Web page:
Reading this piece on the Atlantic about negativity (bad reviews, say, or hate speech) garnering higher ratings in Google searches, I was reminded of a reflexive discomfort that I have for group names as nouns. The article talked about the difference between “Jewish people” and “Jews”. The noun–“Jews” is more likely to be used on anti-semitic websites, whereas actual Jewish people say, well, “Jewish people”.
This has long bugged me for no great reason: I react with revulsion when I hear about what “the Japanese” think, but read right past mentions of “Japanese people”. I’ve never quite been able to pin down my problem precisely, except that the noun form sounds like a pejorative, whereas the adjective is simply an adjective. Of course, one could very easily say “All Japanese people are racist,” and one would be racist one’s self, and another could easily say “Japanese have a tendency to have fewer children per couple than most other people,” which is a simple and factual observation. Something about the connotations of the noun just grate on me.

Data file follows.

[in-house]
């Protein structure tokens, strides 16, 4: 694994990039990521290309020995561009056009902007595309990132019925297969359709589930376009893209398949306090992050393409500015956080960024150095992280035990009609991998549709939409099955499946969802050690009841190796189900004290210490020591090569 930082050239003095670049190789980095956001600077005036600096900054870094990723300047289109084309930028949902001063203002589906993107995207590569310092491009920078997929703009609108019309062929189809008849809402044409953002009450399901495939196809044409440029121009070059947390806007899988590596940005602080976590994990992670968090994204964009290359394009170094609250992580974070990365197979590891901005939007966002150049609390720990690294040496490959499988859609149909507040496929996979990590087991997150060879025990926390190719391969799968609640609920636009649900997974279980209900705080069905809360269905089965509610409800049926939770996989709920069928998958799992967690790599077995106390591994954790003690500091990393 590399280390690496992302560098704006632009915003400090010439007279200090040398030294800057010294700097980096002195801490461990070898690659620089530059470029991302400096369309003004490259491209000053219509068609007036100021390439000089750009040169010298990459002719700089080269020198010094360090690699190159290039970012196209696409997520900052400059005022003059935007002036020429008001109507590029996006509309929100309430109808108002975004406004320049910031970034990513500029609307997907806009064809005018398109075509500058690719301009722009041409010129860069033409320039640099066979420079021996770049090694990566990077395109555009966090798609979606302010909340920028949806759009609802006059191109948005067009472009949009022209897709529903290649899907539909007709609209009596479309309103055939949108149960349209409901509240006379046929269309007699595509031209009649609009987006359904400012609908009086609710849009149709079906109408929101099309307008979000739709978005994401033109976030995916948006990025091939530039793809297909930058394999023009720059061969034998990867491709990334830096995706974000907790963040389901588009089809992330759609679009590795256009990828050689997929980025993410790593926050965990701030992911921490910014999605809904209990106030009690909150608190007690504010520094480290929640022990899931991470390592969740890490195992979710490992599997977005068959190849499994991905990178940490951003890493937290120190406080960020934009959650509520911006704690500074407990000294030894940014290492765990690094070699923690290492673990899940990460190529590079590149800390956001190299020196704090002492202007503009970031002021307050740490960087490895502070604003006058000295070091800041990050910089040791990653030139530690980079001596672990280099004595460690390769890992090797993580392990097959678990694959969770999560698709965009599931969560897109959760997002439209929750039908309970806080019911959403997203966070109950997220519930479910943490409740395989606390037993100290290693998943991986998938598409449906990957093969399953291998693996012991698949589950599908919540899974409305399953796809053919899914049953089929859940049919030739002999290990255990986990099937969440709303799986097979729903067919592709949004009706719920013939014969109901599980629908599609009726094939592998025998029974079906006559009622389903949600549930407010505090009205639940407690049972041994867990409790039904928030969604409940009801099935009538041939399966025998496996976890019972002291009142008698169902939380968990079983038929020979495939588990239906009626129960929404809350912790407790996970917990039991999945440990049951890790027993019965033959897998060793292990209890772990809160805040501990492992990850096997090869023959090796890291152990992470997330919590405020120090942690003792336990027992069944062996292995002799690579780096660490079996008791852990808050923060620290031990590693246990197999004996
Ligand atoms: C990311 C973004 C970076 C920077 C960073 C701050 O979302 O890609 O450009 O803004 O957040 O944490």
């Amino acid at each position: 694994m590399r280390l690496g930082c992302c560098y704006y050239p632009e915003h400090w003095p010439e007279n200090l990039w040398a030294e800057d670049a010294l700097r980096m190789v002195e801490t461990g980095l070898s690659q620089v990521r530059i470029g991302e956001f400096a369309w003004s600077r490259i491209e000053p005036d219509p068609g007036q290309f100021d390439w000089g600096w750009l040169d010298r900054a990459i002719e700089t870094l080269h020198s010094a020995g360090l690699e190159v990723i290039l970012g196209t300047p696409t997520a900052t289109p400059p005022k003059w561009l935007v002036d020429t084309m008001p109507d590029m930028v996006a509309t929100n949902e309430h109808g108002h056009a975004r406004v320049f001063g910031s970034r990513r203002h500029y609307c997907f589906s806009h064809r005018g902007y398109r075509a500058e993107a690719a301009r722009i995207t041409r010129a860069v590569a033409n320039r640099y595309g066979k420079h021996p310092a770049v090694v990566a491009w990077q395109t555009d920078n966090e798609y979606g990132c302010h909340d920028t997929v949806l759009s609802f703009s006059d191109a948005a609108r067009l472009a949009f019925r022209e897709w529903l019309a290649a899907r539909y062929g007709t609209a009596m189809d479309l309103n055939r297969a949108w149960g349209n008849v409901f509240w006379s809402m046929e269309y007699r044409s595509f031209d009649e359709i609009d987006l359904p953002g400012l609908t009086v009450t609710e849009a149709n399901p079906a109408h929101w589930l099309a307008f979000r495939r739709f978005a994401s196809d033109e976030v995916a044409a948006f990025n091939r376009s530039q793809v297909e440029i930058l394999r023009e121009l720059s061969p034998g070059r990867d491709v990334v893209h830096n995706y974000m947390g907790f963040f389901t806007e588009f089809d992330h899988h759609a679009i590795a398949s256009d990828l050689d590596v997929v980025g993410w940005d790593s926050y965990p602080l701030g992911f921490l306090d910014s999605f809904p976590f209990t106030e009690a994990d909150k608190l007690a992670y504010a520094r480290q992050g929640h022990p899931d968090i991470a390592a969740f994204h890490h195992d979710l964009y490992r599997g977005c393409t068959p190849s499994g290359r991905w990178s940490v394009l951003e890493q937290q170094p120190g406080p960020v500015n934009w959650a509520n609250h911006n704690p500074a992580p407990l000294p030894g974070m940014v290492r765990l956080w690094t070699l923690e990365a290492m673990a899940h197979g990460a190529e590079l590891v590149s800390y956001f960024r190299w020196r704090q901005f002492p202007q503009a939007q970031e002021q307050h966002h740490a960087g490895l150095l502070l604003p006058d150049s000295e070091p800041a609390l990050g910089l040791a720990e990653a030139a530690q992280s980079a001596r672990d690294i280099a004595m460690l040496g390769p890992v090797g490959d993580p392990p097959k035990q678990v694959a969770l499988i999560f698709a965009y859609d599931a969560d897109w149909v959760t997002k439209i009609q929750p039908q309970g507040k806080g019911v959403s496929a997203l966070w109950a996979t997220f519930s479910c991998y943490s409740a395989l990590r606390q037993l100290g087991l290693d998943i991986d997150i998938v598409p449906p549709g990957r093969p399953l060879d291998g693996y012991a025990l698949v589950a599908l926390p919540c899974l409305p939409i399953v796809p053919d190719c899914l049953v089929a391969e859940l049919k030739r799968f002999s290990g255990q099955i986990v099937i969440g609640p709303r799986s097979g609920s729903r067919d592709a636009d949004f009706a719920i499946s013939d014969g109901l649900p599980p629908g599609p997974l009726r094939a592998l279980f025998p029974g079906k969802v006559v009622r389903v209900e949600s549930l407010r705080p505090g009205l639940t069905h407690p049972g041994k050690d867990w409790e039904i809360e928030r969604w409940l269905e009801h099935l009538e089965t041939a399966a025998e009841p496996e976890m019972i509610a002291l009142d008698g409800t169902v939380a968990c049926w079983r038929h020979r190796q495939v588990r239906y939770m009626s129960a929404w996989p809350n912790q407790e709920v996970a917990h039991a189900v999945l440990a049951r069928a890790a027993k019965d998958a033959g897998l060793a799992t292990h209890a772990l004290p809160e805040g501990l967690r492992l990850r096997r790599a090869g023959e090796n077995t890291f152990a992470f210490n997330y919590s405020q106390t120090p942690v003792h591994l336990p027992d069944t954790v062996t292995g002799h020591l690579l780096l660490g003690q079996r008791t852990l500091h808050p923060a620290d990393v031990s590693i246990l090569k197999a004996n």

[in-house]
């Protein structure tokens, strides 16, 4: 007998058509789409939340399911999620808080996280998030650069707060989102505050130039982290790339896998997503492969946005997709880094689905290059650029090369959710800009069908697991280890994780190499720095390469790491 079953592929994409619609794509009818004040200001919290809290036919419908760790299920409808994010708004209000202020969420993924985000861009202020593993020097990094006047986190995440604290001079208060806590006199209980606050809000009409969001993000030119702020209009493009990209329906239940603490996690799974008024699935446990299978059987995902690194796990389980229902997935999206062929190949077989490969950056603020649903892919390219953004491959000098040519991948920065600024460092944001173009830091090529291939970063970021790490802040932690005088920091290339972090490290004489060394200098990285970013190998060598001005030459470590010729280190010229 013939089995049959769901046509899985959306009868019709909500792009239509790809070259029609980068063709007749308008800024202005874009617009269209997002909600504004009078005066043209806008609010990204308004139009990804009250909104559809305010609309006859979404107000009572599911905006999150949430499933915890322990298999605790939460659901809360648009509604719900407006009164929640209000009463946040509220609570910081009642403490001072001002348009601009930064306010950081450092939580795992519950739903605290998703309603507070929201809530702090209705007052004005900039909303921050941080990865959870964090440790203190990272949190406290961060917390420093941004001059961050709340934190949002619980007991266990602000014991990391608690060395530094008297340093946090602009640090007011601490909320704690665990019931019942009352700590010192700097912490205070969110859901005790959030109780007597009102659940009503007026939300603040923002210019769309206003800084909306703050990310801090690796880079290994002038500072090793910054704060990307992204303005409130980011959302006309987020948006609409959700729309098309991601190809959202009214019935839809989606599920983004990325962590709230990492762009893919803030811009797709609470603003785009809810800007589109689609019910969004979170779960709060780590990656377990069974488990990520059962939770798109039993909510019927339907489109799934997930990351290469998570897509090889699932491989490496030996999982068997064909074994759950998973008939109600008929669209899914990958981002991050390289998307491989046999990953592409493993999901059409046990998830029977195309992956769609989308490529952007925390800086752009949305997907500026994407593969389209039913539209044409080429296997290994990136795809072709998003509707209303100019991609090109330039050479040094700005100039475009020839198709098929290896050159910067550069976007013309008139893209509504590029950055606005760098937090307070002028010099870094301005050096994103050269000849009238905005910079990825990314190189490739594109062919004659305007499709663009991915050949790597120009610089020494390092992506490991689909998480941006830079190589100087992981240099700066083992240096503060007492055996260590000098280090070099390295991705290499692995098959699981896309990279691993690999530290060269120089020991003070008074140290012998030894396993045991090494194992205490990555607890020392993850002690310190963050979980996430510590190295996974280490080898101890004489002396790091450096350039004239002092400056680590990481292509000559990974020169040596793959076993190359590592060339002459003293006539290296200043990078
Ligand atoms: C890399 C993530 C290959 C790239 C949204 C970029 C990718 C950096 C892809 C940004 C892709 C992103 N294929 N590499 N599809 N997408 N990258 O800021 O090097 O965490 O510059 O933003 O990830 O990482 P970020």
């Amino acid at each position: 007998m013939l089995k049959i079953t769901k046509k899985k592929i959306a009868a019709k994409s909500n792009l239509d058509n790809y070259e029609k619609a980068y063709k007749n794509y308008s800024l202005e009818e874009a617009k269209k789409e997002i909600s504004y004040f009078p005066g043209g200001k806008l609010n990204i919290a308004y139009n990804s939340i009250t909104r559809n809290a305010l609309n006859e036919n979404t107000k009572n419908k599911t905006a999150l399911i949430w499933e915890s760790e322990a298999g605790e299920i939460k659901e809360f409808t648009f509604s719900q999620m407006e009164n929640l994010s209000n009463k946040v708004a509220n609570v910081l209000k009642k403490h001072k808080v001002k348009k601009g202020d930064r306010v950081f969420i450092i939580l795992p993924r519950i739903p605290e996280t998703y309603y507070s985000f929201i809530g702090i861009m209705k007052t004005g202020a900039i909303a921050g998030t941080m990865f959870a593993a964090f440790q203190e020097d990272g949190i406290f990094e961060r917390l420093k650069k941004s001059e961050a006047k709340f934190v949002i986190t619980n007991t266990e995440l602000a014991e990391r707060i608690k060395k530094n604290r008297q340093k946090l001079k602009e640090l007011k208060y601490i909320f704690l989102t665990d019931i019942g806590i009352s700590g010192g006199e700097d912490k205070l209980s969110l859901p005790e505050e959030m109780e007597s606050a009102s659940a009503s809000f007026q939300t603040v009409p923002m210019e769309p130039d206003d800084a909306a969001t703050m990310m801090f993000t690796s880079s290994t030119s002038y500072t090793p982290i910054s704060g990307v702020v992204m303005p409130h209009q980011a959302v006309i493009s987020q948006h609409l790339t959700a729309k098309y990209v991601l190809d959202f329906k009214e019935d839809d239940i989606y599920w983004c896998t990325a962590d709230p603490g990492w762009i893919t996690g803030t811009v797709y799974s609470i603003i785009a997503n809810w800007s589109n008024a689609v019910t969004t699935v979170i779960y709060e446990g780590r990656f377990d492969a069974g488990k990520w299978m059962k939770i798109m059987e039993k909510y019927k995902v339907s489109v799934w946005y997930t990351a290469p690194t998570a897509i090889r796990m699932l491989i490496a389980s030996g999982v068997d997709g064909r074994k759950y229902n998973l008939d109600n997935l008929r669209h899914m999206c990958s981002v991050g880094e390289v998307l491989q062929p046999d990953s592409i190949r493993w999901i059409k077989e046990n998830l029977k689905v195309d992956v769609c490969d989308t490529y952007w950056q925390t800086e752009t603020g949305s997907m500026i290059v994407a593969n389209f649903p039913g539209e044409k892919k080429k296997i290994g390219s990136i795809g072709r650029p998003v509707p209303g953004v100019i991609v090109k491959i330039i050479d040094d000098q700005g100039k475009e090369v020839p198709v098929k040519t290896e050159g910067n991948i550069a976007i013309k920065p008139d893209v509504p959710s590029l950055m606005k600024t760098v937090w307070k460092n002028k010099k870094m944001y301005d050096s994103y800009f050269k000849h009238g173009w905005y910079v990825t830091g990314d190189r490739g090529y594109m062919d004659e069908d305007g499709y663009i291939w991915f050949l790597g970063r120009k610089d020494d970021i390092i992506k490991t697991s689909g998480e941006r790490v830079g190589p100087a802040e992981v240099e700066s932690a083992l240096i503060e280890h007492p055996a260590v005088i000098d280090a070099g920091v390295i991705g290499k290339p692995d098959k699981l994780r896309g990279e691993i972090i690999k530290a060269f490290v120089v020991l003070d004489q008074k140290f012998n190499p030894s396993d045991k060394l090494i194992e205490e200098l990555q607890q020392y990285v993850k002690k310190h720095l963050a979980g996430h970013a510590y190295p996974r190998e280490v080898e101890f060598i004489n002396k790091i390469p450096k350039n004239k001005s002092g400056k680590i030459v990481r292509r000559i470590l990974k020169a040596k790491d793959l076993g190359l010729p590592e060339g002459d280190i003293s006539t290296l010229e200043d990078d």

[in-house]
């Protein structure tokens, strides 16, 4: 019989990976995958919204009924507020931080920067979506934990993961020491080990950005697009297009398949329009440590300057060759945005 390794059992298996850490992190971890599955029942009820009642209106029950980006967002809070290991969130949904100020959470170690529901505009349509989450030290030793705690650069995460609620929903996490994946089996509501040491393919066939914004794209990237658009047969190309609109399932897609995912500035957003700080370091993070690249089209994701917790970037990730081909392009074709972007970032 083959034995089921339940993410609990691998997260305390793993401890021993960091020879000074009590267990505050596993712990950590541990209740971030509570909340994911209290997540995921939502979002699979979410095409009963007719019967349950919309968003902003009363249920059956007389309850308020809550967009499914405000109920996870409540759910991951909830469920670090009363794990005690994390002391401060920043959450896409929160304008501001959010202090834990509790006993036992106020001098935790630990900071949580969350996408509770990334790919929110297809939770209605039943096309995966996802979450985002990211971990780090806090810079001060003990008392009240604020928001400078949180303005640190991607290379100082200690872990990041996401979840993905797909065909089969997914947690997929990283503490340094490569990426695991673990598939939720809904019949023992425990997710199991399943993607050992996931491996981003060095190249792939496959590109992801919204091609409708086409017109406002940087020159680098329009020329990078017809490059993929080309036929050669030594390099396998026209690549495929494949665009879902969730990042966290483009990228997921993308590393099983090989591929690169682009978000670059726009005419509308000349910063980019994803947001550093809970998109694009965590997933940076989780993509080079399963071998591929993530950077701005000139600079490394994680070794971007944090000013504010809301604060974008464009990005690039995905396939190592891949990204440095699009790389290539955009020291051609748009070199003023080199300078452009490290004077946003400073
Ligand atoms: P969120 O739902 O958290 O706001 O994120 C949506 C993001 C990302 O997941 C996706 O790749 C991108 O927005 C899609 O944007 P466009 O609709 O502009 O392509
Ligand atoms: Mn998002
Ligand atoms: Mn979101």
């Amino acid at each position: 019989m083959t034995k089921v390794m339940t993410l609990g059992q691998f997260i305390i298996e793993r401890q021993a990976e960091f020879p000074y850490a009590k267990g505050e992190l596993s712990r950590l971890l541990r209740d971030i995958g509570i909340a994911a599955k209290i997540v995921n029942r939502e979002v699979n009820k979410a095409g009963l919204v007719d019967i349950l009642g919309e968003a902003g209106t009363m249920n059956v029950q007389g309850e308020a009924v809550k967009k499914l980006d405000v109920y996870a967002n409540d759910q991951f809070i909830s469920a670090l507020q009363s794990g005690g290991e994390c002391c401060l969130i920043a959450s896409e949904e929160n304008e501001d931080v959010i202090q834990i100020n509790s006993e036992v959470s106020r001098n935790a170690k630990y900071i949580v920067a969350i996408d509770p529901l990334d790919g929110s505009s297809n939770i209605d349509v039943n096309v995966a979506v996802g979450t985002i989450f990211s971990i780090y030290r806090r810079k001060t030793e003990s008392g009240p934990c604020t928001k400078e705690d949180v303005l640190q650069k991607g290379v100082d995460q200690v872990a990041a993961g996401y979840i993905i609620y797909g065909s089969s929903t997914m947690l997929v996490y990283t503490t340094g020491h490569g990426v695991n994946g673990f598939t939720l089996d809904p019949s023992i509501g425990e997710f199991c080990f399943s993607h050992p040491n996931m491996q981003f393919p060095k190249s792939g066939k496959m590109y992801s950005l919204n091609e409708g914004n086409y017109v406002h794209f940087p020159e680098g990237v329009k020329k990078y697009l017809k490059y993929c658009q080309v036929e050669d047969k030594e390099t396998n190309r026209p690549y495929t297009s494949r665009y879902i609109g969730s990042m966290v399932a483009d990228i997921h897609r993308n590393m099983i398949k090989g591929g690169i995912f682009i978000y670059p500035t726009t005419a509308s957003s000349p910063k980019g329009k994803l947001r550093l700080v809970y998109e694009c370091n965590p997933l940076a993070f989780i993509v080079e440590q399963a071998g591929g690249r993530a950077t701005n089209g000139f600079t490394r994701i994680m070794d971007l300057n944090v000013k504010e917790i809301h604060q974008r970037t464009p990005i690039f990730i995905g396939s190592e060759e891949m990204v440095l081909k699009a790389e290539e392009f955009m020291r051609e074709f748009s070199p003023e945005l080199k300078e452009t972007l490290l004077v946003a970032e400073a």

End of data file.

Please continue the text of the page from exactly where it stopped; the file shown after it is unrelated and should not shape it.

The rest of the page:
I have no larger point here–it’s just neat that google appears to back me up: at least with regard to Judaism, anti-semites are statistically more likely to use the noun then others. Hooray for statistical evidence supporting my otherwise weird reactions to word choice?